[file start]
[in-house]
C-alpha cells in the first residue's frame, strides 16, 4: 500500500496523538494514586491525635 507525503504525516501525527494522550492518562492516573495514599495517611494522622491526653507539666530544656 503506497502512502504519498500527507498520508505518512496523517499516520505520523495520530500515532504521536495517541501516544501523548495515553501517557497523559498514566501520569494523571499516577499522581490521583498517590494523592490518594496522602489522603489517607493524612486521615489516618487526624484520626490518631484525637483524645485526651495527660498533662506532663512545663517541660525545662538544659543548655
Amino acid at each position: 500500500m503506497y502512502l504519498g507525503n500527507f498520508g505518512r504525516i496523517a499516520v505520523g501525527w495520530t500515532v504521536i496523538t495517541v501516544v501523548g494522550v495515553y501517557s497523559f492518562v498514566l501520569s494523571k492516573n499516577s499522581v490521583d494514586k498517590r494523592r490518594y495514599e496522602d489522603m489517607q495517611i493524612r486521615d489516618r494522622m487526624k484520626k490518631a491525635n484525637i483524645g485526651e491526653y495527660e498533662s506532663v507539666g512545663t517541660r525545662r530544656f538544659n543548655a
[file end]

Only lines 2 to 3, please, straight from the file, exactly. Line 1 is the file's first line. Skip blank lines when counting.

C-alpha cells in the first residue's frame, strides 16, 4: 500500500496523538494514586491525635 507525503504525516501525527494522550492518562492516573495514599495517611494522622491526653507539666530544656 503506497502512502504519498500527507498520508505518512496523517499516520505520523495520530500515532504521536495517541501516544501523548495515553501517557497523559498514566501520569494523571499516577499522581490521583498517590494523592490518594496522602489522603489517607493524612486521615489516618487526624484520626490518631484525637483524645485526651495527660498533662506532663512545663517541660525545662538544659543548655
Amino acid at each position: 500500500m503506497y502512502l504519498g507525503n500527507f498520508g505518512r504525516i496523517a499516520v505520523g501525527w495520530t500515532v504521536i496523538t495517541v501516544v501523548g494522550v495515553y501517557s497523559f492518562v498514566l501520569s494523571k492516573n499516577s499522581v490521583d494514586k498517590r494523592r490518594y495514599e496522602d489522603m489517607q495517611i493524612r486521615d489516618r494522622m487526624k484520626k490518631a491525635n484525637i483524645g485526651e491526653y495527660e498533662s506532663v507539666g512545663t517541660r525545662r530544656f538544659n543548655a